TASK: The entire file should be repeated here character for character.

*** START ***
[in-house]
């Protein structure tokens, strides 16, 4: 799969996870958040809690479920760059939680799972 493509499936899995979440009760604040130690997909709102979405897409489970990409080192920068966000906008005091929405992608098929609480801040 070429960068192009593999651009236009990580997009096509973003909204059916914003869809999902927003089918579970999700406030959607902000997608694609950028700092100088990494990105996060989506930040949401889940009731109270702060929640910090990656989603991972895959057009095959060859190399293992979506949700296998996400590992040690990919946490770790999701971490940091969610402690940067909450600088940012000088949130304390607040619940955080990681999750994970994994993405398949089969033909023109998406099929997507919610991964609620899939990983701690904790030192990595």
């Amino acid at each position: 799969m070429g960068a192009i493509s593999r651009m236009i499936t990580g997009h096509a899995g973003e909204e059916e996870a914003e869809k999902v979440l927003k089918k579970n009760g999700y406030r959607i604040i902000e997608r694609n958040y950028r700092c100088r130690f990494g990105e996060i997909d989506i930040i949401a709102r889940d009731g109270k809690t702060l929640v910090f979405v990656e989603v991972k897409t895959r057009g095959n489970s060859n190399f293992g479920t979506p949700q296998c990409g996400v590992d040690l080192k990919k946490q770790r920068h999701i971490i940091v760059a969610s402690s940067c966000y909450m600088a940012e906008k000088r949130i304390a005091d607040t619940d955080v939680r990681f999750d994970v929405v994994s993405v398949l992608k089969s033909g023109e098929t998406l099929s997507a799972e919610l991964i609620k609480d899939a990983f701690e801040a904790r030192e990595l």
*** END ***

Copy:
[in-house]
């Protein structure tokens, strides 16, 4: 799969996870958040809690479920760059939680799972 493509499936899995979440009760604040130690997909709102979405897409489970990409080192920068966000906008005091929405992608098929609480801040 070429960068192009593999651009236009990580997009096509973003909204059916914003869809999902927003089918579970999700406030959607902000997608694609950028700092100088990494990105996060989506930040949401889940009731109270702060929640910090990656989603991972895959057009095959060859190399293992979506949700296998996400590992040690990919946490770790999701971490940091969610402690940067909450600088940012000088949130304390607040619940955080990681999750994970994994993405398949089969033909023109998406099929997507919610991964609620899939990983701690904790030192990595």
């Amino acid at each position: 799969m070429g960068a192009i493509s593999r651009m236009i499936t990580g997009h096509a899995g973003e909204e059916e996870a914003e869809k999902v979440l927003k089918k579970n009760g999700y406030r959607i604040i902000e997608r694609n958040y950028r700092c100088r130690f990494g990105e996060i997909d989506i930040i949401a709102r889940d009731g109270k809690t702060l929640v910090f979405v990656e989603v991972k897409t895959r057009g095959n489970s060859n190399f293992g479920t979506p949700q296998c990409g996400v590992d040690l080192k990919k946490q770790r920068h999701i971490i940091v760059a969610s402690s940067c966000y909450m600088a940012e906008k000088r949130i304390a005091d607040t619940d955080v939680r990681f999750d994970v929405v994994s993405v398949l992608k089969s033909g023109e098929t998406l099929s997507a799972e919610l991964i609620k609480d899939a990983f701690e801040a904790r030192e990595l």